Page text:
Two legislative leaders are calling for an investigation into the Tennessee Department of Education’s management of millions of dollars earmarked for coronavirus relief, as well as the state’s school voucher program for students with disabilities.
Sen. Dolores Gresham and Rep. Mark White, who chair the legislature’s two main education committees, want the state’s chief internal investigator to look into “questions and concerns” raised about both CARES funding and the 4-year-old voucher program known as Individualized Education Accounts.
Neither lawmaker provided details but, in an Oct. 23 letter to Comptroller Justin P. Wilson, said the concerns “come from every level of education across the state.”
“In light of these outcries,” they wrote, “we respectfully request that your office conduct an investigation into the management of these two areas to determine if they are being administered in accordance with both state and federal law.”
A spokeswoman said the department will cooperate fully in any investigation.
The request comes as the department oversees a massive infusion of federal cash to respond to the pandemic while its own ranks have thinned due to significant turnover and restructuring under Commissioner Penny Schwinn. The education chief also has been rebuked by lawmakers for rolling out initiatives and taking administrative shortcuts without ample legislative input, review, or approval.
This summer, Tennessee was awarded almost $260 million in one-time education funding as part of the federal Coronavirus Aid, Relief, and Economic Security Act. The department is managing $26 million, with the rest going to the state’s 147 school systems to help pay for pandemic-related needs such as school building sanitation, new technology for remote learning, and support for students with special needs.
Of the $26 million stewarded by her department, Schwinn announced in May that half would be invested in technology, including grants to help districts provide students with new devices, plus $4 million for online instructional resources. The rest was to help some school systems grow innovative strategies to benefit students, recruit and equip new teachers, provide mental health and community resources, and train school leaders.
“We are confident in the allocation of CARES funding to school districts and the administration of the state set-aside, all of which has been presented to various levels of legislative leadership,” said spokeswoman Victoria Robinson on behalf of the department.
Under Schwinn’s leadership, the state’s nearly 4-year-old voucher program for students with disabilities has been rife with complaints from numerous parents and some district leaders.
Known as Individualized Education Accounts, or IEAs, the voucher-like program is designed to assist families who say public education isn’t working for their children. It provides taxpayer funding toward private school tuition, tutoring, and other education services for students with disabilities such as autism, hearing and sight impairments, and traumatic brain injury.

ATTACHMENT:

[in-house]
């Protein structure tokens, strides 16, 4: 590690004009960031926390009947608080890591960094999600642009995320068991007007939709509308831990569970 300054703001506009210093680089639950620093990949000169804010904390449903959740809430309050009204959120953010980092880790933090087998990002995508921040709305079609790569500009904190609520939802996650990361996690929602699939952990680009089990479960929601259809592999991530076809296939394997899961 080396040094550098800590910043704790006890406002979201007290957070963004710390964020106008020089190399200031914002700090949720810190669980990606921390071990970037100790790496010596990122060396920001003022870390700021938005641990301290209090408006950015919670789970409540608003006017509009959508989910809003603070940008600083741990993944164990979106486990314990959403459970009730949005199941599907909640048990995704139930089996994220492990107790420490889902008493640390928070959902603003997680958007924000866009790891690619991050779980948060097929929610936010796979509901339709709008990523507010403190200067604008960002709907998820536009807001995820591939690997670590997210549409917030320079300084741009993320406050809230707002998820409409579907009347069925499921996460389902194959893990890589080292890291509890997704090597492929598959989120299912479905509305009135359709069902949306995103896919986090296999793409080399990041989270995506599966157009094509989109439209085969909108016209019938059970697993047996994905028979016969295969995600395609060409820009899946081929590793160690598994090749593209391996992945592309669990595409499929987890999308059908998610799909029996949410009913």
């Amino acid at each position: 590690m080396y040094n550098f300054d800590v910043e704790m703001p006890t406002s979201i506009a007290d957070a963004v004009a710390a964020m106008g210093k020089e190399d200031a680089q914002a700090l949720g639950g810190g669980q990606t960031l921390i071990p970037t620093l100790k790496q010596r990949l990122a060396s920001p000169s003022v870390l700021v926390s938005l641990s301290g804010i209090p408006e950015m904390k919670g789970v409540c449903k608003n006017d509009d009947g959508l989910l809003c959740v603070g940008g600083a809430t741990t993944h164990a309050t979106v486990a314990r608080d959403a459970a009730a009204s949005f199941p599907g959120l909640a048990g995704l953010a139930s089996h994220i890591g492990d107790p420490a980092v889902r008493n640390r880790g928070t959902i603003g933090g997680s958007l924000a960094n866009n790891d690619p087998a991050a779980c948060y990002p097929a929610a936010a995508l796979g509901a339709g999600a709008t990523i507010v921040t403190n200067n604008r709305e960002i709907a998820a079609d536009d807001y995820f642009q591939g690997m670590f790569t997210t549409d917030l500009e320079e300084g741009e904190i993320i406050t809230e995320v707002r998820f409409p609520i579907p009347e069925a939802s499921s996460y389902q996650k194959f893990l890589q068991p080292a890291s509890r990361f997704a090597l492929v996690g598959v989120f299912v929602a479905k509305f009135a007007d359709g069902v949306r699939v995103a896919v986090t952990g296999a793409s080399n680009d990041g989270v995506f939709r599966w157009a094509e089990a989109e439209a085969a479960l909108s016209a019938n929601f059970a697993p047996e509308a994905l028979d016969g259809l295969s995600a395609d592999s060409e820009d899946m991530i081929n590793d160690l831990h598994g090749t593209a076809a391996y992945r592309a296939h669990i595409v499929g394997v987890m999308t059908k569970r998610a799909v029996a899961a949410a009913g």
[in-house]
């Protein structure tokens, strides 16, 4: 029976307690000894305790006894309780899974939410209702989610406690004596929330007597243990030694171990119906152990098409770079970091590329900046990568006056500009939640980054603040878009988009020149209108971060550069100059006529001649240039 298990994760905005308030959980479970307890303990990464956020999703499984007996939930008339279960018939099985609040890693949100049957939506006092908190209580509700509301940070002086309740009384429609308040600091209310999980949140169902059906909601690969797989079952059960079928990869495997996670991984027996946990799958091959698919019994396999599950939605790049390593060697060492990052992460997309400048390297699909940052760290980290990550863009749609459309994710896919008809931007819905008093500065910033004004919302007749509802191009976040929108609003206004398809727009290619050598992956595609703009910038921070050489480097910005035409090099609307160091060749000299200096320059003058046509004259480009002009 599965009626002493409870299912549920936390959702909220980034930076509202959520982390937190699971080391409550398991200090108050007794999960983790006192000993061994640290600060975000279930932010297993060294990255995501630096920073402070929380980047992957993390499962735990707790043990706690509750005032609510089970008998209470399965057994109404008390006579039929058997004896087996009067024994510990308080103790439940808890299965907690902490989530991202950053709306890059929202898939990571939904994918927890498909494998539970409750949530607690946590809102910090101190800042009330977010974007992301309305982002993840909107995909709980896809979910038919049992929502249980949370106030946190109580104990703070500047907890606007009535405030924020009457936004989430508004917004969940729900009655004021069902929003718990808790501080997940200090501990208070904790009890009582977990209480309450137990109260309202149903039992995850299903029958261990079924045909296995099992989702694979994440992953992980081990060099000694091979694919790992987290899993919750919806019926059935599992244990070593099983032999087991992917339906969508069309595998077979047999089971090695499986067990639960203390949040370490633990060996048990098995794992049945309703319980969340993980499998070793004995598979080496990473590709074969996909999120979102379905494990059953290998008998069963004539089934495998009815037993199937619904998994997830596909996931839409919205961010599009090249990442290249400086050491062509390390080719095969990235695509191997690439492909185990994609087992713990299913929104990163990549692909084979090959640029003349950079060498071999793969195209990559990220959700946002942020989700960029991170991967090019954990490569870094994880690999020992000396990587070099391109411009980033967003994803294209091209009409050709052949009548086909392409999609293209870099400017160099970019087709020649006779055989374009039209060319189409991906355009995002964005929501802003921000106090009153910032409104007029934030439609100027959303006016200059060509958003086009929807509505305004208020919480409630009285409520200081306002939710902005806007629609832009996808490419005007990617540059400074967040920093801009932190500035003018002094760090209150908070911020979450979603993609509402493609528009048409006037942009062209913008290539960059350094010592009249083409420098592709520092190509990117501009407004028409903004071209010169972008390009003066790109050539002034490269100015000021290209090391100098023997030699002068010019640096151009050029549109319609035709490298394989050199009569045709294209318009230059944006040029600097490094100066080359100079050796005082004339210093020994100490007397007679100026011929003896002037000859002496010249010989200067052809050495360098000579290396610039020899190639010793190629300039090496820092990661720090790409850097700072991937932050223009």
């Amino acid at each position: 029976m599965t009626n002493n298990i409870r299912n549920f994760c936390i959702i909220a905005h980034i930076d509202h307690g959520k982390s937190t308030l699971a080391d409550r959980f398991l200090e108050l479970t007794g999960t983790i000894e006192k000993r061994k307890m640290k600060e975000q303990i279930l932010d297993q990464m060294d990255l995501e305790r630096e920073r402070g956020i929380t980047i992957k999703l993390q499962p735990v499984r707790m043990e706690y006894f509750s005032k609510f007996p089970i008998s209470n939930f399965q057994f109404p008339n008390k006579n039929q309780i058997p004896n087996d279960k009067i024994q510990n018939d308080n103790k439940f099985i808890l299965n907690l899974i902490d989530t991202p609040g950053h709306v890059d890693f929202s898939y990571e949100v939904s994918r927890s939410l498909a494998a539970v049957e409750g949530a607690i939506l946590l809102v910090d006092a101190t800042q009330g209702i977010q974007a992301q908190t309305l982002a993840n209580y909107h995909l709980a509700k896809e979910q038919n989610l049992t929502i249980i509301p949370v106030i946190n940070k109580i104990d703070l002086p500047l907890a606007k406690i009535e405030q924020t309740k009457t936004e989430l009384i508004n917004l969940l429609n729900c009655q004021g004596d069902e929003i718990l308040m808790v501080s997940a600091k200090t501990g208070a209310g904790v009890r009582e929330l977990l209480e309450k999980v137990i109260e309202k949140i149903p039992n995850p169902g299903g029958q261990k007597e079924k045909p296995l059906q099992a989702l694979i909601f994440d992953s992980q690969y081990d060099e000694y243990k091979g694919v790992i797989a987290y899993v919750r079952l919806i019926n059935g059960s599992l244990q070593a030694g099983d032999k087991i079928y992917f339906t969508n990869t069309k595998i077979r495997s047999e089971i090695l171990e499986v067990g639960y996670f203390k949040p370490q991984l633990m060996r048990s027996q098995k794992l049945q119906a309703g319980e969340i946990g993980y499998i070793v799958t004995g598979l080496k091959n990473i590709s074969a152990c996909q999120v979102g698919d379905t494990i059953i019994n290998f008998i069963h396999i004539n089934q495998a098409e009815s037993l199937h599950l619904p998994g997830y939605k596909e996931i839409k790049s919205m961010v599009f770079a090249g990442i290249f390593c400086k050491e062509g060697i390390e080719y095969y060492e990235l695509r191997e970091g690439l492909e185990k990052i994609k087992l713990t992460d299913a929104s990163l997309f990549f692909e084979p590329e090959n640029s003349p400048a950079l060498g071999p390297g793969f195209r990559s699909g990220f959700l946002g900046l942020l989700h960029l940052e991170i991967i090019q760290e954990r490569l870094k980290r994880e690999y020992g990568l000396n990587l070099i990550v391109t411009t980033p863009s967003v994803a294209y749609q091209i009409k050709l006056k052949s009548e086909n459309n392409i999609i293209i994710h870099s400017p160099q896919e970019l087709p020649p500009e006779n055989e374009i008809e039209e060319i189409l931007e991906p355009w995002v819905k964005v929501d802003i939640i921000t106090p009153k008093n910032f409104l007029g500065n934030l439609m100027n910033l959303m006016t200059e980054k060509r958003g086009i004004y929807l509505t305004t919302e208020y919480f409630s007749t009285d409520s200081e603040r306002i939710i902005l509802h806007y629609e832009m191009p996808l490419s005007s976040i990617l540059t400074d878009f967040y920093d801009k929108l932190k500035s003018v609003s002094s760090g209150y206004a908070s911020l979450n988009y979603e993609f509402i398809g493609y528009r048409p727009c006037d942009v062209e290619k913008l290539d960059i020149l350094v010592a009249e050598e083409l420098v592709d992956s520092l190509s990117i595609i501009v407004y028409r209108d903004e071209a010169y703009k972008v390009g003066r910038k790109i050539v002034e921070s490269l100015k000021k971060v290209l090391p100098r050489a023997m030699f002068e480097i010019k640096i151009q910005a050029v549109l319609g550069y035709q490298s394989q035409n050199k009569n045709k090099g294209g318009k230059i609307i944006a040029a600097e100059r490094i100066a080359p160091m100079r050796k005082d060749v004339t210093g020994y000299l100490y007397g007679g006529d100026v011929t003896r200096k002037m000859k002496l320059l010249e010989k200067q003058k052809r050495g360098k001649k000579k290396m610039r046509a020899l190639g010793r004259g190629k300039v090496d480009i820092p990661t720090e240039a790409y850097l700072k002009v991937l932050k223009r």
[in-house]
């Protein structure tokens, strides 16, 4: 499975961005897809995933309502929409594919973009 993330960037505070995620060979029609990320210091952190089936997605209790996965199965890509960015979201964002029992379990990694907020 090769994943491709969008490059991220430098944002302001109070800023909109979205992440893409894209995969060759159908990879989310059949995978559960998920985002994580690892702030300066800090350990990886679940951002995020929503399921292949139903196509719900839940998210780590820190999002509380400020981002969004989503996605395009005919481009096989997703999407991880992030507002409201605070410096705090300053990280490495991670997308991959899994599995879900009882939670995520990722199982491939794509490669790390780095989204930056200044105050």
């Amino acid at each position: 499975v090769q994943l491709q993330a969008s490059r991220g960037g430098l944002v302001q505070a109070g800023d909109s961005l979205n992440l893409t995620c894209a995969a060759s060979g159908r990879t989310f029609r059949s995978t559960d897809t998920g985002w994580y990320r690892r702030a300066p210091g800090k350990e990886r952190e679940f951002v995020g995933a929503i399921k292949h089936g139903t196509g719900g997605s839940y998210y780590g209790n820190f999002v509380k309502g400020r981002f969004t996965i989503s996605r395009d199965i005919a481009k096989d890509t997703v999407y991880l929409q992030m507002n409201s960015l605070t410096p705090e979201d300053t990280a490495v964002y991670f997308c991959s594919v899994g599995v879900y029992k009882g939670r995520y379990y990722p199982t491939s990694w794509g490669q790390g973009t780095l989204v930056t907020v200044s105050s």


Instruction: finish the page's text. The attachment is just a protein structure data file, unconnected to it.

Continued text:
But last fall, many participants reported receiving their state disbursements late and complained that the program office was ignoring their calls and emails. The complaints came following a complete staff turnover in the office, part of a larger exodus of employees under Schwinn during her nearly two years on the job.
This summer, the department’s ability to manage the voucher program effectively was called into question again over enrollment violations as the number of participants doubled to 325.
The enrollment jump wasn’t surprising given that the coronavirus disrupted schooling worldwide, especially services for students with disabilities that are difficult to provide in a remote or virtual setting. But the increase was noticeable since the program has been small since launching in January 2017 with 36 families. Last school year, it served 165 students.
Robinson said this year’s enrollment was trimmed from 325 to 289 as some “account holders were removed because of inappropriate eligibility, moving out of state, re-enrolling in public school, or misuse of funds.”
It marked the first time that any enrollees have been found to be ineligible. In previous years, the IEA office rejected ineligible students as part of the application process — and before enrolling them.
In August, department officials dismissed two people who helped oversee the program, including Robert Lundin, the assistant commissioner whom Schwinn recruited from Texas to join her leadership team.
Asked about the enrollment issues, Robinson said: “While the IEA Program has had a history of challenges, an internal review by the department earlier this year has created process and codification improvements and we have seen a greater uptick in participation in the program.”
White, a Republican from Memphis, said he has not studied concerns that have been raised but agreed that the comptroller should look into them.
Gresham, a retiring legislator who sponsored the 2015 law that created the IEA program, said it’s especially important for the state to oversee with integrity any initiative that’s designed to help its most vulnerable students.
“We just want this to work the way it is supposed to work,” she said.
The comptroller is part of Tennessee’s legislative branch and serves essentially as the state’s independent “money cop.” When a legislator asks for an investigation, the office reviews the request and decides if a probe is merited.
Chalkbeat is a nonprofit news site covering educational change in public schools.
This article was initially published at Chalkbeat